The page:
The exhibit also covers Beaton’s formative years, when his subjects were close to home – namely his doting mother and sisters, Nancy and Baba, who indulged his artistic whims. “I used to take pictures of my sisters and I used to dress them up. They were very gauche, ugly little schoolgirls”, he said with a typically cutting wit in a 1970s interview with the BBC.
It was his sisters that sat for some of Beaton’s most iconic images that remain ingrained in the popular imagination today. For The Silver Soap Suds, taken in 1930, Beaton staged Baba alongside the Hon. Mrs Charles Baillie Hamilton and Lady Bridget Poulett as fairytale nymphs, perched amongst a back-lit superfluous mass of cellophane, balloons and silver foil. It is an image that captures the very essence of The Bright Young Things and Beaton’s singular touch.
Perhaps the most telling images of his creative force, are the portraits of Beaton himself, taken by his own hand and others. Through his natural charisma or meticulous prop arrangement, these pictures demonstrate his ability for creating images with an ethereal quality, whether he’s snapped candidly on a country stroll with poetically wind-swept hair, or the focal point of a studio set artfully strewn with the accoutrements of his trade.
His more controversial works, which feature throughout the exhibit, were undoubtedly ahead of their time. From a portrait of Beaton in full drag as romance novelist Eleanor Glynn, or a Bowie-esque shot of him in a rakish pose, face painted with eyeliner, unbuttoned shirt and cigarette ablaze; these pictures show he wasn’t afraid to go against the grain of social norms. “I wanted to show my individuality. In fact, I’m not so sure if I didn’t rather like shocking people”, admitted Beaton in a television interview in the 1960s.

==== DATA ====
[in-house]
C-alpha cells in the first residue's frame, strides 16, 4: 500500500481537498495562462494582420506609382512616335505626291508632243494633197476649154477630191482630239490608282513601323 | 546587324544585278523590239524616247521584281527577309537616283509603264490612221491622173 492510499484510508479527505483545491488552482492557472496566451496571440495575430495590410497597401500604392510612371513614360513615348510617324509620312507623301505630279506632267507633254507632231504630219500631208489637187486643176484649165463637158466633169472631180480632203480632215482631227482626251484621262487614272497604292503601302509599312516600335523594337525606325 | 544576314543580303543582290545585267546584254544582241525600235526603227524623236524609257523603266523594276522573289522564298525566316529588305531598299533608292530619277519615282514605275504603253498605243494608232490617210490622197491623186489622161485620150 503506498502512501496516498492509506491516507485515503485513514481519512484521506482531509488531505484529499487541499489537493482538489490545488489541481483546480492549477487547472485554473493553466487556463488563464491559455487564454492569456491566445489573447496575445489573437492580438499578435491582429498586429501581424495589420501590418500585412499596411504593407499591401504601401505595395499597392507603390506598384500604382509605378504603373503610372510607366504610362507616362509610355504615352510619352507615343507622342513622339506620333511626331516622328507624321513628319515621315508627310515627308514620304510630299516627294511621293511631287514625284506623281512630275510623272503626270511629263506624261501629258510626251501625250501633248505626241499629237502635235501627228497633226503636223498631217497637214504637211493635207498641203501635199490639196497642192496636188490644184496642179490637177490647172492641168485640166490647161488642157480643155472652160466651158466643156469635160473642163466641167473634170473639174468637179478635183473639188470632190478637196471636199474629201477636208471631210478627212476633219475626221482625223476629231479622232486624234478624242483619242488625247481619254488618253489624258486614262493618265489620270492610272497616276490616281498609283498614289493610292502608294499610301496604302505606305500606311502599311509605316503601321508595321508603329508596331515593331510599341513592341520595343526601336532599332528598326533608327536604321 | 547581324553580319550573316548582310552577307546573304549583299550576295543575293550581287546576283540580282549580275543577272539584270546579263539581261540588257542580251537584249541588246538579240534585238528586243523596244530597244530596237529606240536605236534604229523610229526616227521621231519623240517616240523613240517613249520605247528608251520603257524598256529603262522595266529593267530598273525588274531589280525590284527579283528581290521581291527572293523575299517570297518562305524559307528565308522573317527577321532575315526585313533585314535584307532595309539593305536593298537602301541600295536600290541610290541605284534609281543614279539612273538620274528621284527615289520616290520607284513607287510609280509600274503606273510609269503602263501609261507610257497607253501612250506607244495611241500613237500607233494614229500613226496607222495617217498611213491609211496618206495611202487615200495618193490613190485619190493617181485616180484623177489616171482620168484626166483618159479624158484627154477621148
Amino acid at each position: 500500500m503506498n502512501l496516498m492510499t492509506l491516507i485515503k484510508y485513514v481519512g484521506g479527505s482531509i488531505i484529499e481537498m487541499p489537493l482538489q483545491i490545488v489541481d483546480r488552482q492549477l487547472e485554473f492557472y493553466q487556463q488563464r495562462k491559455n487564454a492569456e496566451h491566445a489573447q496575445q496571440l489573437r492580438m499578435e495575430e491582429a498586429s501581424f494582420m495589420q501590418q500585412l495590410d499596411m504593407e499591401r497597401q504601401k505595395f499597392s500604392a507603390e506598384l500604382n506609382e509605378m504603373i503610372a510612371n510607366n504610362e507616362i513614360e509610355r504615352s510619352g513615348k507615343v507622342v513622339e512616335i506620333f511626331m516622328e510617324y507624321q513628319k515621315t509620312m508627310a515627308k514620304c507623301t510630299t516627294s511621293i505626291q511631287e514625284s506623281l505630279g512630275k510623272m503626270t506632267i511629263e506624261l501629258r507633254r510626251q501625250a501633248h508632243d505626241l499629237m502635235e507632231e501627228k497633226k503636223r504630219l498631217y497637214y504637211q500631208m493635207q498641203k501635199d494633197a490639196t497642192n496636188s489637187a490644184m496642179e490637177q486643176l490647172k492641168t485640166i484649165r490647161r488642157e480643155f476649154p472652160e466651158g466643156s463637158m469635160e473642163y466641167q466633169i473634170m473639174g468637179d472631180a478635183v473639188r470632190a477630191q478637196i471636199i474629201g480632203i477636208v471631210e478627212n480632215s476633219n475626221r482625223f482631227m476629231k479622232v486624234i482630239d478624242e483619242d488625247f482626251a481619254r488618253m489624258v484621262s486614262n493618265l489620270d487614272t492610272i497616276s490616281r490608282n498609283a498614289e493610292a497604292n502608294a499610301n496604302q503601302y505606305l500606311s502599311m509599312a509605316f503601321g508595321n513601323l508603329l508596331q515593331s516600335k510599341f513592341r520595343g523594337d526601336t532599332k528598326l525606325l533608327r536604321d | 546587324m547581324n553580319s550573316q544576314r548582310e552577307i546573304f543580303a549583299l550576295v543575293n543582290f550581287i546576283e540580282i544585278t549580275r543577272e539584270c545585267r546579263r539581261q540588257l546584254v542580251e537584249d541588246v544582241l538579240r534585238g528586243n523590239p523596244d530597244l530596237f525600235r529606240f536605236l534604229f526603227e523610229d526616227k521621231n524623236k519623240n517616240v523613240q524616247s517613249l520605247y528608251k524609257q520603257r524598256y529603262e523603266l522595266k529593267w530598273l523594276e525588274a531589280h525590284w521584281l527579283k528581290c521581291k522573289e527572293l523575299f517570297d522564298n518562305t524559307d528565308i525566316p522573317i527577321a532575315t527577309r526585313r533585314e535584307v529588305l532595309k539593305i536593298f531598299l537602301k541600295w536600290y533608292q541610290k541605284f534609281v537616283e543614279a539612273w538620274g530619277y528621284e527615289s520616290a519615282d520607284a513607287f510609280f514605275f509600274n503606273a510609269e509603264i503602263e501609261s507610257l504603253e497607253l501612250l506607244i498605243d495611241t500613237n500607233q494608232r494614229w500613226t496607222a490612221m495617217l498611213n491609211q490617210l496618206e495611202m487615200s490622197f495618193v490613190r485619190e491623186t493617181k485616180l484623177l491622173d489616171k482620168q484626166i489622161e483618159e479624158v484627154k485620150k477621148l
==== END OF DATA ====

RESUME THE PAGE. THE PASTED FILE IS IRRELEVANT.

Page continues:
Other notable highlights include photographs and paintings of the men and women that were a pivotal influence on his career, often beyond the age of the Bright Young Things. These include a shot of stage designer Oliver Messell dressed as a Trojan, poet and critic Edith Sitwell lying in glorious medieval state, young vivacious-looking Edwina Mountbatten, and wistful portraits of the first Chinese-American Hollywood star, Anna May Wong and society beauty Diana Mitford – the eldest sister of the infamous clan.
Alongside the numerous professional works, are personal scrapbooks and home photo albums that offer intimate glimpses of Beaton and co. at play at his much-loved rural Wiltshire retreat, Ashcombe.
Bright Young Things is a succinct showcase focusing on one chapter of Beaton’s prolific career. It underscores that he was one of the finest creative talents of the 20th century, who documented his life and times like no one else before or since. And if anything, it’s certainly something bright to look forward to once we’re allowed out into the world again.
The National Portrait Gallery is currently closed but looks forward to welcoming visitors again as soon as it is safe to do so.
Tickets without donation from £17. Tickets with donation from £19. Free for Members and Patrons. The National Portrait Gallery, St. Martin's Place, London, WC2H 0HE, npg.org.uk